Powers of Attorney

Information

A document that speaks for you when you can't speak for yourself.

Caution
This is a very powerful tool and important decision. Very carefully choose your agent, the person who will act on your behalf.
 

A POWER OF ATTORNEY IS...

  • Sometimes called a POA or DPOA (Durable Power of Attorney)
  • A written, legal document
  • Your legal authorization for someone else to act on your behalf, NOT OVER YOU.
  • A chance to preserve your voice and make your wishes known, for when you can't speak for yourself.
  • Valid until cancelled, revoked, until an expiration date, until a guardian is appointed over you, or until you die.
  • Simple or complex, depending on the circumstances and your wishes.
  • Not the same as a guardianship, which requires going to court, a finding of necessity and court supervision of the guardian.
  • Still needed even if you have a health care proxy, which are only good for persistently unconscious and vegetative states and for the immediate needs of the situation.

Terms to Know...
 

  • Agent - The person to whom the power is given, the person acting on your behalf. Sometimes an agent is called an "attorney in fact."
  • Principal - The person who gives or authorizes another person to act on his behalf. May also be called "grantor."

Types of POAs

  • Simple POA
    • Signed in front of a notary public
    • Automatically ends when the principal dies, when a guardian is appointed over the principal, or when the principal becomes mentally incompetent, as determined by two physicians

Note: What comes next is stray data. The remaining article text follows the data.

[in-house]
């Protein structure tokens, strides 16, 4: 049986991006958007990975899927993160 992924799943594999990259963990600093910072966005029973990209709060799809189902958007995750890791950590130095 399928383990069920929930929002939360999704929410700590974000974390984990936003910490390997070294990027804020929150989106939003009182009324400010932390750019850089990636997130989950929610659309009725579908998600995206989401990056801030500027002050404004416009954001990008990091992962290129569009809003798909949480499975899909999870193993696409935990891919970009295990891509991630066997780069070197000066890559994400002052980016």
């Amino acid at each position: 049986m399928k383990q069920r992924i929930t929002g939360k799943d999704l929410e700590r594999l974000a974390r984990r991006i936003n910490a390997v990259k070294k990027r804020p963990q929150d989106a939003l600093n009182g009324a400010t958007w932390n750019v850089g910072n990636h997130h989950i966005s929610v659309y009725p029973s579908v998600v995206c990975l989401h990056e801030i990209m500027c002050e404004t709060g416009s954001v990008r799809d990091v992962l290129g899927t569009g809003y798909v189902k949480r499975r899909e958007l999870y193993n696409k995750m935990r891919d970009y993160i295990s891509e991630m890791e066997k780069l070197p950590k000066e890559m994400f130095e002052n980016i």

• Durable POA
    • Signed in front of two witnesses and a notary public
    • Automatically ends when the principal dies or when superseded by a guardianship
    • Does not end if the principal becomes mentally incompetent, unless superseded by a guardianship order
  • Immediate POA (sometimes called a "springing" POA)
    • Signed in front of two witnesses and a notary public
    • Automatically ends when the principal dies or is no longer under a disability
    • Does not go into effect UNTIL the principal becomes incompetent or is unable to speak for himself based on statements by two independent physicians
    • A doctor determines competency, but in the POA you can establish guidelines to guide the doctor
    • Does not allow the power to be used until the principal is unable to conduct business for himself
  • Health Care or Business affairs POA
    • Signed in front of two witnesses and a notary public
    • Automatically ends when the principal dies, unless superseded by a guardianship order
    • If durable, does not end if the principal becomes mentally incompetent
    • Can be general or for a limited purpose or circumstance

Examples of when to consider a POA

  • When parents must leave their children with relatives or others for a period of time and a consent to medical care is needed
  • When a spouse cannot be present at a real estate closing
  • When an older person may wish a relative to conduct business for them
  • When a spouse will be out of town for a period of time and the other spouse may need to bring a lawsuit or enter into a contract
  • When faced with a serious illness and the possibility of a period of not being able to conduct business
  • When faced with a serious illness and you want someone to make medical decisions based on your instructions
  • When planning for your senior years, possible incapacity, physical illness, or in case of emergency
Last Review and Update: Feb 28, 2022
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